IAIA - Institute of American Indian Arts

The Venice Six at the Biennale

To Our Potential Donors and Friends:

In April of 2011, 10 students from the Institute of American Indian Arts (IAIA) were invited to participate in the Marist College Venice Biennale program.  For one month 22 students from all over the United States will be immersed inside the Biennale—the largest art exposition in the world.   At the end of the program the world press and the Venice community comes to see the work we will create from our Venice experience. This is an opportunity of a lifetime and it is also of historic precedence.

The Marist Venice Biennale program originally chose 10 artists from the IAIA.  Six of us will go. This honor comes with expenses however.  The cost for each participant will be $11,500. We need your help to find the resources necessary.  As of this date we are over halfway there in terms of gaining the funds we will need. As a group we have raised approximately $35,000.

In 1995 Edward Poitras, a treaty Indian of Métis ancestry and a member of the Gordon First Nation, represented Canada at the Venice Biennale.  He was the first indigenous person from North America chosen to represent his country. 

The birthplace of IAIA is Santa Fe, New Mexico, which is the third largest art market in the United States. One and a half million people come to this small city every year.  Many of them want to experience the art of Native peoples from the United States. They also come in August for the largest Indian Market in the world– to SWAIA (the Southwestern Association for Indian Arts).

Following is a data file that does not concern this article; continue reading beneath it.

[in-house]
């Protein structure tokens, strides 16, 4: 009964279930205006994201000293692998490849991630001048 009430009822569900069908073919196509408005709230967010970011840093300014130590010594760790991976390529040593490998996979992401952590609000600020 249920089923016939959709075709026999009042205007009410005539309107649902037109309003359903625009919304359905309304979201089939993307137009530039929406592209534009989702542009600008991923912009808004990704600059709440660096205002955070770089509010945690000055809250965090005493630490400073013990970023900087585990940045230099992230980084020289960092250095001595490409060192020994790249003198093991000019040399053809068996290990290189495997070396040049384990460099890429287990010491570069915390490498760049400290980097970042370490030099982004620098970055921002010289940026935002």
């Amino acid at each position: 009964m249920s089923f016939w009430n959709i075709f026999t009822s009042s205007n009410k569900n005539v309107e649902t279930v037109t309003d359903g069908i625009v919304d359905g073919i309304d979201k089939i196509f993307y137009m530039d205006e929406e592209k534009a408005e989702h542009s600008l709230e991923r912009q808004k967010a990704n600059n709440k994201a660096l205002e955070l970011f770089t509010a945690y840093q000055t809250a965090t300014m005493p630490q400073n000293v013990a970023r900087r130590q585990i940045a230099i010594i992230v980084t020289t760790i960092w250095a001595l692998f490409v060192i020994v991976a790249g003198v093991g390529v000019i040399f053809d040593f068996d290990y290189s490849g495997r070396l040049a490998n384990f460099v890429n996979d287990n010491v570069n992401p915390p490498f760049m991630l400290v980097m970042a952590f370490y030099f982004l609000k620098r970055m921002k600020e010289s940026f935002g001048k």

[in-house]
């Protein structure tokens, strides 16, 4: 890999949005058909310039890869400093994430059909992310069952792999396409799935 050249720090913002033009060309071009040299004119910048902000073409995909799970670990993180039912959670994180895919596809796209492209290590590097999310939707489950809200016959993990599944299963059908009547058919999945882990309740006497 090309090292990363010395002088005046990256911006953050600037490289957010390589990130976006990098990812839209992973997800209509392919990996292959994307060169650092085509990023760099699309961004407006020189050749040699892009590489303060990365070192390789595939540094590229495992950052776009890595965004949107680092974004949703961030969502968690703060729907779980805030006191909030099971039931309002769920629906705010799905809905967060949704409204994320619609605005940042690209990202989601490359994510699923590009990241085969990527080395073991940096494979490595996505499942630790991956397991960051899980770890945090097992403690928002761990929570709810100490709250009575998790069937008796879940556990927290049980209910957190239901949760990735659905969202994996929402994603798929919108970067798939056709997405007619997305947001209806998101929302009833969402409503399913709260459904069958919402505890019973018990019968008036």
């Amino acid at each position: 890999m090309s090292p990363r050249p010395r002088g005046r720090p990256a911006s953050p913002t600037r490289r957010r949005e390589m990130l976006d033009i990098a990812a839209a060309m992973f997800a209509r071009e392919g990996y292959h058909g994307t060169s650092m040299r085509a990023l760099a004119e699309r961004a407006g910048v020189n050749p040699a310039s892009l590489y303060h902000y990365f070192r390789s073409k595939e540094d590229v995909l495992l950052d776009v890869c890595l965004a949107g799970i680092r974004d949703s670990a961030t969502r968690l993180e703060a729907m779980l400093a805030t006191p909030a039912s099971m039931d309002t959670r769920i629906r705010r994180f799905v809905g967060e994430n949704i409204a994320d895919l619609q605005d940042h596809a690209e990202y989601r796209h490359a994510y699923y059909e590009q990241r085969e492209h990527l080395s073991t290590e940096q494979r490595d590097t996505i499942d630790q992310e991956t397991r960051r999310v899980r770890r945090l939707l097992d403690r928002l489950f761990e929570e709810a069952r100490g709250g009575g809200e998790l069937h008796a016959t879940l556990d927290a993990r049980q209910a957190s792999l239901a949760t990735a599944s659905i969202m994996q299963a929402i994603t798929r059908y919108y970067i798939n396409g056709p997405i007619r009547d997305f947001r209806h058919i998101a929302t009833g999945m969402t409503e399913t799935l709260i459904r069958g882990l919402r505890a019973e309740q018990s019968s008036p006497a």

As of 2011, the US has yet to include its diverse and dynamic Native American artists within their cohort of representatives at the prestigious Venice Biennale. Native American artistry can reflect relevant and refreshing ways of seeing; we can add dynamic contributions toward our country’s presence at the Venice Biennale world exposition. We believe Native artists would do our shared Nation honor in the world arena of art.

However you may help us, it will reflect tenfold in prestige. Of course it will reflect upon our school, our museum, MoCNA and our Center for Lifelong Education — our hub to all the communities surrounding us.  But it may also reflect towards Native communities across the United States, to the State of New Mexico, to the US as a whole and to the world at large by in some way reflecting deep beauty and poignancy of our country.  We also believe that the commitment that we have as part of the IAIA community, to our work as artists, and to our goodwill ambassadorship, will open the eyes of those we encounter in Venice– perhaps it will even help the US government to one day include Native perspectives in its depiction of itself for the 2013 Venice Biennale.  

If you have any questions of us, we thank you and look forward to meeting with you to discuss what is possible. 

Sincerely, 

The Venice Six:
Daryl Lucero
Crystal Worl
Dylan Mclaughlin
Alicia Maria Da Silva 
Brian Fleetwood
Daniel Grignon          

Connect to what we experience: Our Blog is Native American Art at the Venice Biennale

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To help us get there , you can go to the IAIA Donations webpage

all donations addressed  to IAIA
and marked for the
Venice Biennale 2011 Fund
 are 100% tax deductible:

Att: Kirsten Jasna Director of Institutional Advancement
Institute of American Indian Arts
83 Avan Nu Po Road
Santa Fe, NM  87508
(505) 424-2309
(800) 804.6423
kjasna@iaia.edu